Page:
Many people did not even know they have Jan Dhan accounts. Some accounts were inactive because of incomplete KYC or broken Aadhaar linkages. These problems are not easy to correct without multiple trips to the bank — which again is not easy for many people, and even more so during the lockdown. Similar Aadhaar-related issues deprived people of disability and widow pensions, and the PM-KISAN benefits. People were also befuddled by complicated procedures. Some simply did not know how to apply for relief measures – including cash benefits for migrant workers or daily wage workers, which required different apps and documents. Even the simple lack of internet on their phones to fill out these applications added to the problem.

Some people were lucky enough to solve these issues, but still had trouble accessing the cash — bank branches can be really far, ATMs and rural customer service points have had frequent network connectivity issues, and biometric failure once again caused authentication errors. There were rumours that if the cash was not withdrawn quickly the government would take it back; these led to significant overcrowding at the banks, with flouting of social distancing norms.

In a country where cash is king and technology has not reached all corners, relying on digital payments alone can result in the exclusion of many. Banking correspondents and door-to-door cash delivery have a significant role to play in rural areas, especially to reach the elderly and disabled. Many sources of error can even be identified through the Aadhaar authentication and service agency logs, to proactively reach out to those facing errors in Aadhaar seeding, bank account details, frequent biometric failures that might need a re-registration, and so on. Here again, banking correspondents and decentralised panchayat-led enrolment drives can help.

Finally, financial literacy drives are much needed, especially to safeguard people against fraud — phishing is rampant, but so is service fraud by banking correspondents and kiosk operators. For instance, banking correspondents may underreport to customers the amount of cash that has been withdrawn from their accounts, by making false verbal claims that an inactive-account fee was applied.

To raise consumer awareness, technology modifications must be made to the POS devices used for cash withdrawal. For example, audio-enabled POS devices will allow consumers to hear what transactions are happening, why these transactions might be failing, and the recourse that they should take. With better awareness of these issues, consumers will be less vulnerable to fraud.

Three Steps the State Can Take

The issues we have highlighted are not new or unique to the lockdown, but they have been thrown into sharp relief during the COVID-19 pandemic. The state has not listened enough to the evidence that existing welfare systems are not working, especially for the poor, marginalised, and disenfranchised.

We suggest three critical elements for the government to focus on, to address some of the challenges mentioned above.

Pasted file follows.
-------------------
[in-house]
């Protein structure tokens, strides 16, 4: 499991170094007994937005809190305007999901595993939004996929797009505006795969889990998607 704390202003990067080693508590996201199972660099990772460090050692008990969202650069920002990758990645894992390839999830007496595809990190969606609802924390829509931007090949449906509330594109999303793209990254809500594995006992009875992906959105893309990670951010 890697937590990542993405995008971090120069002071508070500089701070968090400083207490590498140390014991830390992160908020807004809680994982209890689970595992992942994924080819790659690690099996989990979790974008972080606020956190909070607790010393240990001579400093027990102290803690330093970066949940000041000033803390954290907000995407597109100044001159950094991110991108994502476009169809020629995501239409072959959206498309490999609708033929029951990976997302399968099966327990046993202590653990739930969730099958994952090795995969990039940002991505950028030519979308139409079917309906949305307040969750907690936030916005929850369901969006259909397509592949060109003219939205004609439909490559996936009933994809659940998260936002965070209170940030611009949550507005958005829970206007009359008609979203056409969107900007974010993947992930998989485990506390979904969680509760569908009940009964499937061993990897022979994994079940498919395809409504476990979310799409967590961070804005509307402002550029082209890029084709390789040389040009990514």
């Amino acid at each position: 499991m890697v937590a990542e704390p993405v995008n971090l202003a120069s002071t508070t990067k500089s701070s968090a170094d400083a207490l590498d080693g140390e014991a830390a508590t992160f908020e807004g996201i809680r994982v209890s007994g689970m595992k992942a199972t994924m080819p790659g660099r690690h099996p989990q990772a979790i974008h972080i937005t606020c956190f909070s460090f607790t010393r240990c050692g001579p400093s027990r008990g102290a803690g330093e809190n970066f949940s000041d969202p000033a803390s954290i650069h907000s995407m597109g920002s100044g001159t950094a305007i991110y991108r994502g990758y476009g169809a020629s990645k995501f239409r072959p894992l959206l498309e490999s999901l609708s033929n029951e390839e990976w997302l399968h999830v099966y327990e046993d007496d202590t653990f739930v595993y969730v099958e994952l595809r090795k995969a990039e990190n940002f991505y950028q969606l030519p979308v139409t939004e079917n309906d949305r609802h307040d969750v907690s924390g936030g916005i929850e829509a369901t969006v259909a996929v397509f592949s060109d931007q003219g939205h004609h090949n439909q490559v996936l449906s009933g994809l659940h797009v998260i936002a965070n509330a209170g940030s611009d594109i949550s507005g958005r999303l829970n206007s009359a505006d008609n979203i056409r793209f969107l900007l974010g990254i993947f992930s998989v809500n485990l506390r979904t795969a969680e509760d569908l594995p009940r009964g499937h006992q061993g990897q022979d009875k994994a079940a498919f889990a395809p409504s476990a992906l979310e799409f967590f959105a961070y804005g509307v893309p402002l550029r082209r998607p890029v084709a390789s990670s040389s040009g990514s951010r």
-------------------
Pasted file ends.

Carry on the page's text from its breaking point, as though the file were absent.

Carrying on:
1. Effective communication

People should be better aware of their rights. Clear communication on how to avail benefits will help, as will strong communication against discrimination, fear, and communalisation. Further, since action for many measures is local, robust communication infrastructure is essential for the government to communicate to the panchayats and get regular status updates from them, as well as to communicate and get feedback from the field cadre across various departments.

2. Decentralised grievance channels

Helplines to listen to complaints related to PDS have been set up in many blocks across the country. These must continue after the lockdown, functioning in a decentralised manner, as the action required is local. Additionally, it is crucial that the locally present civil society is leveraged in supporting communities to register and follow up on these grievances. Civil society has helped the health system cope with the COVID-19 crisis; it has provided food and cash relief and raised community awareness, successfully demonstrating its relevance in expanding state capacity and being its eyes and ears to highlight pockets of exclusion. Civil society is indeed an asset that the governments must leverage more strongly.

3. Institutionalisation of social audits

As a society, we are riddled with inequalities across gender, caste, class, and religion, among others, which means that even the most well-designed welfare systems can fail. Only a strong social audit system can ensure that the systems work, benefits reach those who need them the most, gaps are plugged regularly, and the disenfranchised have opportunities to raise their voices if their rights are denied.

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Aaditeshwar Seth is the co-founder of Gram Vaani. He also teaches computer science at IIT Delhi. Systems built by Aaditeshwar’s teams at Gram Vaani and IIT Delhi have been used by more than 150 developmental organisations in India, Africa, and Afghanistan, and have influenced the use of ICTs for development within many international aid and development organisations.

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Vani Viswanathan is a development communications professional with more than 10 years’ experience in storytelling and campaign management for nonprofits and corporates. She is especially interested in the areas of gender and sexuality and their role in development and access to human rights. At Gram Vaani, she highlights stories of people in India’s heartlands and urban low-income communities through long-form writing and social media.